“This isn’t a glamourous rave. It’s a place to be compassionate, to feel what it is to be there. We want this to be a beacon”
Despite this charitable mission, Suleimanov and the team behind Stihia didn’t expect widespread support in a country where electronic music exists on the fringes. All-important government support seemed unlikely. Traditionally, Uzbek officials have backed only a select group of musicians and singers: usually those producing suitably conservative chansons. Uzbekkonsert, the state body that regulates the country’s music industry and gives entertainers the mandatory licences they need to perform, has strict rules for pop stars to follow. Guidelines published earlier this year outline how pop videos are required to “follow Uzbekistan’s culture and traditions”, promote patriotism, and avoid “revealing” outfits. In 2013, Uzbek singer Jasur Umarov reportedly had his licence revoked after declining to take part in the government’s annual cotton-picking drive, where many local people are required to help gather in the harvest.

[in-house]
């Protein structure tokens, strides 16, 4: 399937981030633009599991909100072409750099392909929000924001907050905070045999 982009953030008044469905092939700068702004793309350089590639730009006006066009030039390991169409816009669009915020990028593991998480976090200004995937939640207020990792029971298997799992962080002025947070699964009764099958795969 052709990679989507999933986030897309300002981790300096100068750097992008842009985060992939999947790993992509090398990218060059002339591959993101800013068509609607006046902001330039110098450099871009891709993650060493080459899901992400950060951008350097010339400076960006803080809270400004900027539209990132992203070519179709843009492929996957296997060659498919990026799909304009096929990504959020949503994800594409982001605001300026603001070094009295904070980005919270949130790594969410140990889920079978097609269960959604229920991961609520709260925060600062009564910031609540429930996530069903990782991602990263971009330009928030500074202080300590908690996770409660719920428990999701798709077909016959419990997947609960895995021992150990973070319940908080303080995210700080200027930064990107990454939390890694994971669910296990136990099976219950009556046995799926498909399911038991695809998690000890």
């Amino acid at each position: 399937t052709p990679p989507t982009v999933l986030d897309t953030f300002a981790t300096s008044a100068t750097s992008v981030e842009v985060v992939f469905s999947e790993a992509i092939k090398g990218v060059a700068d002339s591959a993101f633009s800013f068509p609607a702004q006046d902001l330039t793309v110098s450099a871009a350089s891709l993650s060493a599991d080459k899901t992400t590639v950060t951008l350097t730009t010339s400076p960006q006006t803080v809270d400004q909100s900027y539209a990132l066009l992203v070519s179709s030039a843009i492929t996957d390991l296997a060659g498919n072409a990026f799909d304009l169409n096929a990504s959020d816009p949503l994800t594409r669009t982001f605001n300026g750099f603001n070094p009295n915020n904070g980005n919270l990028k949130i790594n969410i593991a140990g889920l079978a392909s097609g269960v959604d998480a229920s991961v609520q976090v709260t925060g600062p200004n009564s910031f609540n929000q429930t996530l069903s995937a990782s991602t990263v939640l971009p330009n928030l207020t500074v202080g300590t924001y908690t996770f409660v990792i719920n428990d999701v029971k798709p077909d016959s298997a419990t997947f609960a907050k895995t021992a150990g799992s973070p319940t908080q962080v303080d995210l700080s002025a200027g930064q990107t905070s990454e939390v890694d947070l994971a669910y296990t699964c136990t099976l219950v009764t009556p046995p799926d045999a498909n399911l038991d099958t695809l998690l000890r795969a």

Foreign artists have faced similar problems. When Pink Floyd reached out to the Uzbek government with hopes to film a music video against the barren shores of Aral Sea, the culture ministry refused the band visas. The group filmed in neighbouring Kazakhstan instead.
But this time was different. Officials didn’t just allow the festival to go ahead; they actively backed it. Stihia has the support of both the Uzbek tourism agency and the UN. A dedicated festival aircraft is being chartered to bring partygoers from Tashkent and free shuttle buses are ready to be deployed. The plans were even looked over by the Uzbek prime minister himself, says Suleimanov.
“We thought the tourism agency would just say, ‘what the hell is this?’ It’s a completely novel thing: our community is not used to electronic music. But then they turned round and said, ‘well, why not?’”
Pop videos are required by law to ‘follow Uzbekistan's culture and traditions’, promote patriotism, and avoid ‘revealing’ outfits